The goal of every presenter is to have their message remembered. In her book, Impossible to Ignore, cognitive neuroscientist Dr. Carmen Simon explores this goal. She reminds us that people can forget 90% of our content within a few day is of our presentation. She describes this as the Point A to Point B Problem. Understanding this problem is especially important if your presentation is trying to influence a decision. Point A is the point where a communication is delivered and Point B is the point in the future where a decision is made. To have a chance at influencing the decision, your key messages need to be remembered at… Read MoreContinue Reading
Four ways to engage an audience
We all know that a presentation will have the greatest impact if the audience is engaged. Typically there are four ways a presenter can connect with and engage the audience. Aurally: what they hear How an audience hears a presenter can be as important as what they hear. How does the presenter sound – excited or neutral? How is the message phrased? Do you use acronyms and jargon that the audience doesn’t know? These are just three aural examples which affect the audience connection. Visually: what they see We humans are sensitive to what we see. A presenter’s visuals should be simple, attractive and appropriate to the topic AND also… Read MoreContinue Reading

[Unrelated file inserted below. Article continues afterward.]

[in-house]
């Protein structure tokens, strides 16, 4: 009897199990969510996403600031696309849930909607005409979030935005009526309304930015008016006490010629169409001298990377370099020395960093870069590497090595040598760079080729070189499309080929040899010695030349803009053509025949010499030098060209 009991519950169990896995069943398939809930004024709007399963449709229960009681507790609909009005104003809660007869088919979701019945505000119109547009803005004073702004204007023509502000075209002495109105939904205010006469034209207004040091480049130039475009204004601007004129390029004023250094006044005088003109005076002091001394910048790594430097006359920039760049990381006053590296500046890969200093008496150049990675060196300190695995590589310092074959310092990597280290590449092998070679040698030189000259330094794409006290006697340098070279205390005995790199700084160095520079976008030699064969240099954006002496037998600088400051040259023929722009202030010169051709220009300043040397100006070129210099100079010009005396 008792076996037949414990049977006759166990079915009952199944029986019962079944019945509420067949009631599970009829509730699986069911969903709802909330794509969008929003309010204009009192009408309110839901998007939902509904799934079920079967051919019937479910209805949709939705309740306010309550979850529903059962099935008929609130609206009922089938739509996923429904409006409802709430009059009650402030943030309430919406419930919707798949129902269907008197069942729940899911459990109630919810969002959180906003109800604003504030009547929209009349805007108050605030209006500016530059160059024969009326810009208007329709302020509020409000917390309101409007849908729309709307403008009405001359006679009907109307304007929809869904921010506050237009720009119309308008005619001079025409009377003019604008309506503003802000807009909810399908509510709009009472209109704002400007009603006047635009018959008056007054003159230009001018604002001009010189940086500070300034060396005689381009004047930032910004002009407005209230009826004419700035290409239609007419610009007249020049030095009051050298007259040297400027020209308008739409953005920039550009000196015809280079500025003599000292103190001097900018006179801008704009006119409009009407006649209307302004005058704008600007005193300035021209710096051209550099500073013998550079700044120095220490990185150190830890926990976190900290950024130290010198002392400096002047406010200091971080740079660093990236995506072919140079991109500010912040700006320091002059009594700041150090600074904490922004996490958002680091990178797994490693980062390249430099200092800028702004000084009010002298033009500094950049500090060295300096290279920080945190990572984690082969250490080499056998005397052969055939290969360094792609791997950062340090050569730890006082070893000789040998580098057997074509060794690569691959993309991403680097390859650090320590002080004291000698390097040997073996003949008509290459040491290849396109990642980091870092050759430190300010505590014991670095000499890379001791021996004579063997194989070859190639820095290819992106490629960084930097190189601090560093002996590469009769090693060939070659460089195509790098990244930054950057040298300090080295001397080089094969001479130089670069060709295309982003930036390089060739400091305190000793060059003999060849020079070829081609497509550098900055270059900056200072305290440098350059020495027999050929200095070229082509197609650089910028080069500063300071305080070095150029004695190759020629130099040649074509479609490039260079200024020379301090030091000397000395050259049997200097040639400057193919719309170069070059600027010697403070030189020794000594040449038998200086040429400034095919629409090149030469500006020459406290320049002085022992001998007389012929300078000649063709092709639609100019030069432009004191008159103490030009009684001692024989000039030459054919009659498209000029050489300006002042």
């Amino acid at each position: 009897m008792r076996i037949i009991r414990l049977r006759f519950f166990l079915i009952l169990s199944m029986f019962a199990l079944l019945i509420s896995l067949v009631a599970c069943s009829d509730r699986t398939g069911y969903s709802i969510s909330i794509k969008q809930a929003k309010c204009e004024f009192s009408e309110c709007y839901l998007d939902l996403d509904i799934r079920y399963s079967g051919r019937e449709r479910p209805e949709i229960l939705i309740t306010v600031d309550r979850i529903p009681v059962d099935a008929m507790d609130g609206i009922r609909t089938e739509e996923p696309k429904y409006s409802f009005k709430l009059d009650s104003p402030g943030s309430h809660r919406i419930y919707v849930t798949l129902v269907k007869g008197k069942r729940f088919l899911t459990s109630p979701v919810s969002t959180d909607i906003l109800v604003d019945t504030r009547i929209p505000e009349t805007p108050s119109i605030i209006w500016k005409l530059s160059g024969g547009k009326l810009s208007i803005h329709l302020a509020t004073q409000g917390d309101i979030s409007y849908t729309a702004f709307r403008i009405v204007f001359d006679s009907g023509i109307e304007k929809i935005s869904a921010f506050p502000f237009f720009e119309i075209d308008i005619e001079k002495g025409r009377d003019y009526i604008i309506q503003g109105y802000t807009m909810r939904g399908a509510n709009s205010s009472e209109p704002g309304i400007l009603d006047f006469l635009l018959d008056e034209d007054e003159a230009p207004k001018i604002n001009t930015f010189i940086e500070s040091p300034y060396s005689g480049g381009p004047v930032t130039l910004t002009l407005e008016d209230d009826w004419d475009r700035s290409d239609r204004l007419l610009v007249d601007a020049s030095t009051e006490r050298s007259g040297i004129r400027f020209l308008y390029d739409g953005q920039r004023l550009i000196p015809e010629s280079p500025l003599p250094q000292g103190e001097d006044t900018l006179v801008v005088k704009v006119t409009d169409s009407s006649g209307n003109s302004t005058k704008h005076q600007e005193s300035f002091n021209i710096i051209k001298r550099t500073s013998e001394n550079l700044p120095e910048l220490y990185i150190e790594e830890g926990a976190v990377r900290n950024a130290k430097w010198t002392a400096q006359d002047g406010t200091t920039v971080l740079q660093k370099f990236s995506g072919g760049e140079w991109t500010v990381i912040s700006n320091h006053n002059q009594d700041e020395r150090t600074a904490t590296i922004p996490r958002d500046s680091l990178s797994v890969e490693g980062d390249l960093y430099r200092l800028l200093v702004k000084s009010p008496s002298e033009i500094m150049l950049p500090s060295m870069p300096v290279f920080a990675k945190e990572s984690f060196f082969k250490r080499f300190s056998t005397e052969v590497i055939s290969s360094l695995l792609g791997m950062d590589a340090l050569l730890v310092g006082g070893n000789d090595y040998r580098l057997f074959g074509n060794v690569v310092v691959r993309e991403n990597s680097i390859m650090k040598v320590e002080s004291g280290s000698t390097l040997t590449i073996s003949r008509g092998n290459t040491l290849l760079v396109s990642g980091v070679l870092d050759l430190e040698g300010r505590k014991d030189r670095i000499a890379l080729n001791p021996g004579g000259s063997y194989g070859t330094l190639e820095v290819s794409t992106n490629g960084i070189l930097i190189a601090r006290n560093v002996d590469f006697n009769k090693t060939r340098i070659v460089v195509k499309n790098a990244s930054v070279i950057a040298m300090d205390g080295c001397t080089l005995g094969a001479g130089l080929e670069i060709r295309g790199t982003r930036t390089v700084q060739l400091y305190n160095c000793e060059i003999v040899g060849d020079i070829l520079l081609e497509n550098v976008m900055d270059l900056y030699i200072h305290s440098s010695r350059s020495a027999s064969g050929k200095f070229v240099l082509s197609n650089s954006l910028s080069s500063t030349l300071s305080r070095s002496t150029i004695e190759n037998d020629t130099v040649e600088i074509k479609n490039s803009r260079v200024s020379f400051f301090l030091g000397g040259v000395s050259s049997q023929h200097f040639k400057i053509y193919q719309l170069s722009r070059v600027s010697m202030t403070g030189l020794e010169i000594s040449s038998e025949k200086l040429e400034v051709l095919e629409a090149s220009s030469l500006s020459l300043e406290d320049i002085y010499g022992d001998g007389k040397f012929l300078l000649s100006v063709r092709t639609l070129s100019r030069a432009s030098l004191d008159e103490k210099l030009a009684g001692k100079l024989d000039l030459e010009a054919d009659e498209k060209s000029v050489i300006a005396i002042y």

Removing the bricks in the wall: Connecting with your audience.
Connecting with an audience, having a conversation with them, is not easy – especially if it is a large audience. One thing you can do is to remove the barriers, “the bricks in the wall”, which stand between you and them. Much like a tall center piece makes it difficult to have a conversation with a person across the dining table, physical elements in a meeting room can act like center pieces, like walls, and make it hard to connect with your audience. Examples of these physical barriers include podiums, tables and distance from the audience. A while ago I did a presentation in a room that had some… Read MoreContinue Reading